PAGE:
Maryland’s Montgomery County moves to require menu labeling

ROCKVILLE Md. The Montgomery County council has introduced a bill that would require chain restaurants to post nutritional information on menus and menu boards. The measure, which was sponsored by council member George Leventhal, D-At Large, would require foodservice operations with at least 10 locations to post the number of calories, grams of fat and grams of sodium on menus for any standardized menu item.

The introduction of the menu-labeling proposal in Montgomery County comes just weeks after lawmakers in Washington state’s King County passed a similar measure. That ordinance is slated take effect Aug. 1, 2008.

New York City also enacted a menu-labeling measure last year that was scheduled to be enacted July 1. But a lawsuit filed against the local health department by the New York State Restaurant Association prompted the city to postpone the enforcement of the law until Oct. 1.

The Washington, D.C., council also introduced a menu labeling bill in March, but that bill remains in the council’s Committee on Health. No hearing has been scheduled.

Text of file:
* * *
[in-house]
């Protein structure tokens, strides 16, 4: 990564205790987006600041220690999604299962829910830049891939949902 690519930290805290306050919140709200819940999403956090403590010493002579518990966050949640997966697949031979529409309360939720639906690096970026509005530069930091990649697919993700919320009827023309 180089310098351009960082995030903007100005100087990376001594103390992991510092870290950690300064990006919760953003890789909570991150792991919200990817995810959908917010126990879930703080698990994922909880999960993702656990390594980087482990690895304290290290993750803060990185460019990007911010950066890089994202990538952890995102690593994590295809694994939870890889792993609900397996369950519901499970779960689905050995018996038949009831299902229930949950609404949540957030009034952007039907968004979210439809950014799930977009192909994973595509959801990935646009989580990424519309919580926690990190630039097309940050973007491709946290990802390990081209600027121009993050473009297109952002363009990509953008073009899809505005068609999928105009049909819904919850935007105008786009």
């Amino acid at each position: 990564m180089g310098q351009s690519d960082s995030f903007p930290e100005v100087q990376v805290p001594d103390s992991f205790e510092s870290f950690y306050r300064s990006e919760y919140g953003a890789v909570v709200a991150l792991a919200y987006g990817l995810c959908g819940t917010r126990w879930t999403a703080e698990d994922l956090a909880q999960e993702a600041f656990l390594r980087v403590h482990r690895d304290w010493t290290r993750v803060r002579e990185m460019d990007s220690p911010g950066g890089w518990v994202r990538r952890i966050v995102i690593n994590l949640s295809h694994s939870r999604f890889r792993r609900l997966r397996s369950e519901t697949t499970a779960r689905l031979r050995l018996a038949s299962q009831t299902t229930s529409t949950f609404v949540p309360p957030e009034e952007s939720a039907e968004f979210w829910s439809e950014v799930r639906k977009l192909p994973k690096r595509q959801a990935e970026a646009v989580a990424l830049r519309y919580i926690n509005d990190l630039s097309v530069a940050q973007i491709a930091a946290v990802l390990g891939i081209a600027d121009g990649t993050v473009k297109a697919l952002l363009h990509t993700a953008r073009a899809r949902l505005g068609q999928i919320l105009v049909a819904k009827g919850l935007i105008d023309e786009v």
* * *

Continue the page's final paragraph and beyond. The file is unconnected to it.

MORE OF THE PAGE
Commenting on the Montgomery County bill, Leventhal said: “I know people don’t want to be nagged. I just think what we want to try to do is provide consumers with more information. What they do with that information is up to them.”

Melvin Thompson, vice president of government affairs for the Restaurant Association of Maryland, said RAM has discussed the issue with the county council, and told members it was just not feasible to provide nutritional information on menus because of the space limitations and also because it would slow speed of service.

“We’re proposing that the council allow operators to post the information elsewhere in the store — on brochures or posters or kiosks,” he said.

Thompson also said that RAM was not viewing this merely as a chain problem. “We’re looking at it as an industrywide issue,” he said. “We believe this is only an incremental move, and eventually it will be expanded to include all restaurateurs.”

Montgomery County earlier this year banned artificial trans fats that come from partially hydrogenated oils in restaurants. Duchy Trachtenberg, D-At Large, the sponsor of the trans fat-ban bill, also cosponsored the menu-labeling bill. Other jurisdictions that have enacted similar bans are New York City, Philadelphia, Albany County, N.Y., and Brookline, Mass.